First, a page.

[Admin] Red Alert for Net Neutrality

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EFFector Vol. 31, No. 7 Monday, May 7, 2018 editor@eff.org

A Publication of the Electronic Frontier Foundation
ISSN 1062-9424

effector: n, Computer Sci. A device for producing a
desired change.

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In our 733rd issue:

* Red Alert: Tell Congress to Use the Congressional Review Act to Restore the Open Internet Order
In December, the FCC voted to end the 2015 Open Internet Order, which
prevented Internet service providers (ISPs) like AT&T and Comcast from
violating net neutrality principles. A simple majority vote in Congress can
keep the FCC’s decision from going into effect. From now until the Senate
votes, EFF, along with a coalition of organizations, companies, and websites,
is on red alert and calling on you to tell Congress to vote to restore the
Open Internet Order.

Read more: https://www.eff.org/deeplinks/2018/05/red-alert-net-neutralirty-tell-congress-save-open-internet-order

* Bring in the Nerds: EFF Introduces Actual Encryption Experts to U.S. Senate Staff
On May 3, in the U.S. Capitol Visitor Center, EFF convened a closed-door
briefing for Senate staff about the realities of device encryption. While
policymakers hear frequently from the FBI and the Department of Justice about
the dangers of encryption and the so-called Going Dark problem, they very
rarely hear from actual engineers, cryptographers, and computer scientists.
EFF's panelists included Dr. Matt Blaze, professor of computer science at the
University of Pennsylvania, Dr. Susan Landau, professor of cybersecurity and
policy at Tufts University; Erik Neuenschwander, Apple’s manager of user
privacy; and EFF’s tech policy director Dr. Jeremy Gillula.

The discussion focused on renewed calls by the FBI and DOJ to create
mechanisms to enable “exceptional access” to encrypted devices. Our goal
was to give a technical description of how device encryption actually works
and answer staff questions about the risks that exceptional access mechanisms
necessarily introduce into the ecosystem. EFF's Gillula went last and
concluded that in the cat-and-mouse game that is computer security, mandating
exceptional access would freeze the defenders’ state of the art, while
allowing attackers to progress without limit.

Read more: https://www.eff.org/deeplinks/2018/05/bring-nerds-eff-introduces-actual-encryption-experts-us-senate-staff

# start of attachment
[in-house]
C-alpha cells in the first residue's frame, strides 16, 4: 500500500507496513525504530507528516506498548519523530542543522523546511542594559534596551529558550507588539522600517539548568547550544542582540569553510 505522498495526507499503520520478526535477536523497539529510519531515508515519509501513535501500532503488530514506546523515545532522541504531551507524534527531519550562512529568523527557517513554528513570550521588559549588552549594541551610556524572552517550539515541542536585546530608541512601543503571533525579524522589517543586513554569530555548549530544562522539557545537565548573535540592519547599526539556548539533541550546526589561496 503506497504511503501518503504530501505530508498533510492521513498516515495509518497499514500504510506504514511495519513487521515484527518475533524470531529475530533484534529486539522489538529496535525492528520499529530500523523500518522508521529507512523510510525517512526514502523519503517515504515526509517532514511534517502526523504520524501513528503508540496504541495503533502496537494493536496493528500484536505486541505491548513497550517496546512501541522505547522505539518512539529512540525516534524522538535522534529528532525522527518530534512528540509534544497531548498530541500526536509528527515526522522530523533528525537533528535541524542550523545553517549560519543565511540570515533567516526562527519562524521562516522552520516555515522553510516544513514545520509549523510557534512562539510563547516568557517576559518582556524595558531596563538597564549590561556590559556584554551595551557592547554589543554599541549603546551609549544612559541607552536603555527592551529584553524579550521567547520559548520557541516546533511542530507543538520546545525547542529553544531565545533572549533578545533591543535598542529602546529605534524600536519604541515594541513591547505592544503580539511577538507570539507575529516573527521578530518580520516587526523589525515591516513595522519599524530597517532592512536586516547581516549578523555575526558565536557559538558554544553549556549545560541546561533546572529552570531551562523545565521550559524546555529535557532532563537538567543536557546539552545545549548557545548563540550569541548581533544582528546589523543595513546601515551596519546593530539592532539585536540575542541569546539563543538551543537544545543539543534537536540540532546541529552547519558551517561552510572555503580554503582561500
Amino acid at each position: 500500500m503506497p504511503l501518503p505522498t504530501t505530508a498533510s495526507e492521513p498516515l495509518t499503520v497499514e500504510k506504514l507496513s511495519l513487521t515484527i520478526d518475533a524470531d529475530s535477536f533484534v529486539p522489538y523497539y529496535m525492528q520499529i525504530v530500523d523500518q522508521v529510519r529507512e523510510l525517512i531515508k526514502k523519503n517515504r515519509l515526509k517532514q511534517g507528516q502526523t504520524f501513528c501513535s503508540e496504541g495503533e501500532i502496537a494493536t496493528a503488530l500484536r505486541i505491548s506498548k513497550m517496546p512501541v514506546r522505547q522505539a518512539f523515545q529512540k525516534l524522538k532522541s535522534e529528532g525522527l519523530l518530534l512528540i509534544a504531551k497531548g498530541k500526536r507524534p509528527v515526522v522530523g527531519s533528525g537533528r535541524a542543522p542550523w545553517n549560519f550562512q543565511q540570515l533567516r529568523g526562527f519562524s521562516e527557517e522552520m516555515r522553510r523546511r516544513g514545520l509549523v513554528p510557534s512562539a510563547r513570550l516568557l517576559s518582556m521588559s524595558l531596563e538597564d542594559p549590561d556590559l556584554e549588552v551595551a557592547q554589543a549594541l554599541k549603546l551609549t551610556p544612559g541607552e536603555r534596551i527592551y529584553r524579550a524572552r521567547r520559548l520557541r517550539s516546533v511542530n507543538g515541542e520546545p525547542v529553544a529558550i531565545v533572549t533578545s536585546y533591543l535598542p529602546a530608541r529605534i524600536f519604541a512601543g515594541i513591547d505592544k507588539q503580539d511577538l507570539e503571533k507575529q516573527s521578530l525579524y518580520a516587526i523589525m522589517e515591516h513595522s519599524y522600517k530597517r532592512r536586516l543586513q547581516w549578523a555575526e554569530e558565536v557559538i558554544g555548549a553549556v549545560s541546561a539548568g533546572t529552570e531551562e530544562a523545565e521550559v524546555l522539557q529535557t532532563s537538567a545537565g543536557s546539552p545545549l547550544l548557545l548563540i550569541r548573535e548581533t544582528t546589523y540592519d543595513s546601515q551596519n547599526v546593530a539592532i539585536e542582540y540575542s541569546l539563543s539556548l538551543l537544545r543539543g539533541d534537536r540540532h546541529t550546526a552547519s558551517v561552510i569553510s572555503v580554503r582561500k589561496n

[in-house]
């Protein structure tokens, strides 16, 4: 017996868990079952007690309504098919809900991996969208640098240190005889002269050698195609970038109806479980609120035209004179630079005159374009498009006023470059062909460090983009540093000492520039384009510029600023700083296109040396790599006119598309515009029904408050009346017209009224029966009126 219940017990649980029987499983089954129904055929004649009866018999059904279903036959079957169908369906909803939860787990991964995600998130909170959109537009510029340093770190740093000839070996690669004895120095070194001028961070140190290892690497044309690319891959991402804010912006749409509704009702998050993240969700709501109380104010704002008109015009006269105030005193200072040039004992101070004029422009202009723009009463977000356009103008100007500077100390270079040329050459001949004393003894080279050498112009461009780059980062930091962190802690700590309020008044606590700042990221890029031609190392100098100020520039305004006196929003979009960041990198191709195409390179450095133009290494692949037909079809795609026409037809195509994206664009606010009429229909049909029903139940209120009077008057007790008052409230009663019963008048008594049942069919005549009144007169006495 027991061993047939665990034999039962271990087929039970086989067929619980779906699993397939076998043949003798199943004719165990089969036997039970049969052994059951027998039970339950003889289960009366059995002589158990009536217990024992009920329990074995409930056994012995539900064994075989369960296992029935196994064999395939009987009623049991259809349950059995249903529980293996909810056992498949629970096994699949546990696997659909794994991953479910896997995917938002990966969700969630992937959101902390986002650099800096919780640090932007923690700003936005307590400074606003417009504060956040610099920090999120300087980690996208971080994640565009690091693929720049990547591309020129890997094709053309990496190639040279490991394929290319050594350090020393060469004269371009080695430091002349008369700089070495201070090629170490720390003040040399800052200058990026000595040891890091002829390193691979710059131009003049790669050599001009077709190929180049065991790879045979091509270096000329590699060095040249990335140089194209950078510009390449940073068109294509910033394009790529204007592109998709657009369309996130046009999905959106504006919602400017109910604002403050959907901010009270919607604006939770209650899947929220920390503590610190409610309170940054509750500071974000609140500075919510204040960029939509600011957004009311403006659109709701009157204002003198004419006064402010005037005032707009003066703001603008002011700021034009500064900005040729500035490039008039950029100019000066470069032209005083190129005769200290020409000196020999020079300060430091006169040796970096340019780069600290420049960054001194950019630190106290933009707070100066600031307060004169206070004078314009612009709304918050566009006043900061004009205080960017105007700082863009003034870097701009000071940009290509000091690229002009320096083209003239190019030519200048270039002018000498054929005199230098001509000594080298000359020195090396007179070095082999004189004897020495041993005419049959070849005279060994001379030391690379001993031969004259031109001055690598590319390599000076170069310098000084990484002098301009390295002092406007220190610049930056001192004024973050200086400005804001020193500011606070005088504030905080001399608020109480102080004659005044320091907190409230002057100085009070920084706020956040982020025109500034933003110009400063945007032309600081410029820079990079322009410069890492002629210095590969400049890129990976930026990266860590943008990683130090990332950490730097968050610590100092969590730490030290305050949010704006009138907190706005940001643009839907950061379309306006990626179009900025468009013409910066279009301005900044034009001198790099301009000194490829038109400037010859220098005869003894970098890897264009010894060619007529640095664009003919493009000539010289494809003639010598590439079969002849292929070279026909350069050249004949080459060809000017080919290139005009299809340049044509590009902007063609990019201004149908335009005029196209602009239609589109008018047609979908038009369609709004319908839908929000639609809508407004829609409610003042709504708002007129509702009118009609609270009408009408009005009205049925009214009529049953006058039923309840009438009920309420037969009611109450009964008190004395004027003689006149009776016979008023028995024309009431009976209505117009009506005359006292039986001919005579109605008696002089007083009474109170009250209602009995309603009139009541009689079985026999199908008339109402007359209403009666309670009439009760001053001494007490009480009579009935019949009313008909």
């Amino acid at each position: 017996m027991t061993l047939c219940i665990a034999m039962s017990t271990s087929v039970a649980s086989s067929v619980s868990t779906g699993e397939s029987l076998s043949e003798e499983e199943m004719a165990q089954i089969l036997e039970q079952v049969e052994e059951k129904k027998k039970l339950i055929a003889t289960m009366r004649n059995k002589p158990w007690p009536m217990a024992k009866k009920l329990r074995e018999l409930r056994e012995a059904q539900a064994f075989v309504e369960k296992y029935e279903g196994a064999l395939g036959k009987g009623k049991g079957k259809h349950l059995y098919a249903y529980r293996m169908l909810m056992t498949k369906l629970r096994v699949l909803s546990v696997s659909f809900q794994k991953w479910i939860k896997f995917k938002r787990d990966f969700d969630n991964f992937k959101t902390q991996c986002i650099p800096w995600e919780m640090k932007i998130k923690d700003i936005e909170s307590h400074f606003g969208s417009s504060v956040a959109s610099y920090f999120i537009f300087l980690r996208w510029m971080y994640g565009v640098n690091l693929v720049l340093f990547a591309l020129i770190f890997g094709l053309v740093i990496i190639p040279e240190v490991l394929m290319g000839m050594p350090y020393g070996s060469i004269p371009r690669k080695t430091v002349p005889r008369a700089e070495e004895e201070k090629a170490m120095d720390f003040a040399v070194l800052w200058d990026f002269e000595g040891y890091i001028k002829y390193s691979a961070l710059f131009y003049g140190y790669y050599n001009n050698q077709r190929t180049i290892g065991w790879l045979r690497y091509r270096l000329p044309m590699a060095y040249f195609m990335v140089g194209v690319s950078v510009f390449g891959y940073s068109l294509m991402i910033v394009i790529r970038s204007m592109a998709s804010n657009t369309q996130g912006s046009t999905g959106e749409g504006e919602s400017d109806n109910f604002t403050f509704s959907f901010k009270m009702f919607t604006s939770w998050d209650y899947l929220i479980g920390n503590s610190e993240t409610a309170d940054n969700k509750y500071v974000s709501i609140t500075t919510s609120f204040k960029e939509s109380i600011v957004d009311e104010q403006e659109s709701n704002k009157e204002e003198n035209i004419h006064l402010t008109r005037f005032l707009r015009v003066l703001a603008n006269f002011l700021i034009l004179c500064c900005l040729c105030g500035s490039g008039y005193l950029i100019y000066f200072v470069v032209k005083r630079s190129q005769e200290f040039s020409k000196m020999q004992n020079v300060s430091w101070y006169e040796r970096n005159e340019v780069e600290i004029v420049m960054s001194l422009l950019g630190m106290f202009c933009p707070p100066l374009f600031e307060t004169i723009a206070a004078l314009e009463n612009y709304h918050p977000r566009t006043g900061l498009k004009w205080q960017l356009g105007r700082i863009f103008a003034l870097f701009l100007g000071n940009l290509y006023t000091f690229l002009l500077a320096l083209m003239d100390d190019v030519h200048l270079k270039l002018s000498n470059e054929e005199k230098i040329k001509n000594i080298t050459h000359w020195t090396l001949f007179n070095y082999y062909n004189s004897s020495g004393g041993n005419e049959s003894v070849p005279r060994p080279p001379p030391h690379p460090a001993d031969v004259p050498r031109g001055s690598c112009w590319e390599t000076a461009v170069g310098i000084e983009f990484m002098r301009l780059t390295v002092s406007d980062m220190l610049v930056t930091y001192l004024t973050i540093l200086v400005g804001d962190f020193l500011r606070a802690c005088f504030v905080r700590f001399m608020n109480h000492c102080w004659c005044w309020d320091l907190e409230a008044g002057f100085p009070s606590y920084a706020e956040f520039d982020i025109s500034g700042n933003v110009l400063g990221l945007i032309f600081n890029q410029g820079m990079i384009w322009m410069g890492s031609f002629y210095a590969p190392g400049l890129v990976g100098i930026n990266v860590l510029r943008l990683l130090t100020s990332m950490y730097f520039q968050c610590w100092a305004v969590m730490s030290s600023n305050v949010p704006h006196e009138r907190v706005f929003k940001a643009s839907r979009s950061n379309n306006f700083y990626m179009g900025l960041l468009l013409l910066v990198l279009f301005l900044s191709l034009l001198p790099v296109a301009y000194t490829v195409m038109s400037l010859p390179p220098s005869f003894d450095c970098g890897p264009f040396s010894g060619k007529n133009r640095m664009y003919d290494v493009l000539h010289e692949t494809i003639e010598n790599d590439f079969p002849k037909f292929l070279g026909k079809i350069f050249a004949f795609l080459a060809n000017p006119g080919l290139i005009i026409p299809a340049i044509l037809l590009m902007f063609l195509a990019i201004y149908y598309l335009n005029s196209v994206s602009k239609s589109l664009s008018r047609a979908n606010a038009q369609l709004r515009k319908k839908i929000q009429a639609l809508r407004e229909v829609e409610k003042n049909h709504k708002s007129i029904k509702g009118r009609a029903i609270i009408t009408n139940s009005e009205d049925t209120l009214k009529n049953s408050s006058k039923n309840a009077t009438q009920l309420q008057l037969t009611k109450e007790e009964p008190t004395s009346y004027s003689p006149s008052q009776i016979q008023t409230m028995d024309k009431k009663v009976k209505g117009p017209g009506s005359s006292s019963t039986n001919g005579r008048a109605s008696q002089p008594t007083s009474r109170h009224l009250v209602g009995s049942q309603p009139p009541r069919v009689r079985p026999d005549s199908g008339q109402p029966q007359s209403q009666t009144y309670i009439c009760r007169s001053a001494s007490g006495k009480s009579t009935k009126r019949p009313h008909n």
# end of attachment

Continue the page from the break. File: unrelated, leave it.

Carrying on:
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EFF Updates

* A Tale of Two Poorly Designed Cross-Border Data Access Regimes
Recently, the European Commission published two legislative proposals that
could further cement an unfortunate trend towards privacy erosion in
cross-border state investigati­ons. Building on a foundation first
established by the recently enacted U.S. CLOUD Act, these proposals compel
tech companies and service providers to ignore critical privacy obligations
in order to facilitate easy access when facing data requests from foreign
governments. These initiatives collectively signal the increasing willingness
of states to sacrifice privacy as a way of addressing pragmatic challenges in
cross-border access that could be better solved with more training and
streamlined processes.


* Math Can’t Solve Everything: Questions We Need To Be Asking Before Deciding an Algorithm is the Answer
Before rushing to employ algorithms to make decisions, companies should begin
by asking five questions:

  1) Will this algorithm influence—or serve as the basis of—decisions with
     the potential to negatively impact people’s lives?
  2) Can the available data actually lead to a good outcome?
  3) Is the algorithm fair?
  4) How will the results (really) be used by humans?
  5) Will people affected by these decisions have any influence over the


* Why Am I Getting All These Terms of Service Update Emails?
Europe's General Data Protection Regulation (GDPR) comes into force on May
25th, and most companies that have users in Europe are scrambling to update
their privacy policies and terms of service to avoid breaking this new EU
law. It's still an open question whether the rules apply to users living
outside the EU, but the changes involve refinements in terminology, how
companies need to get permission to use data, and changes in user ability to
look at the data itself, change it, and take it with them when they leave.


* The Big Lie ISPs Are Spreading in State Legislatures Is That They Don’t Make Enough Money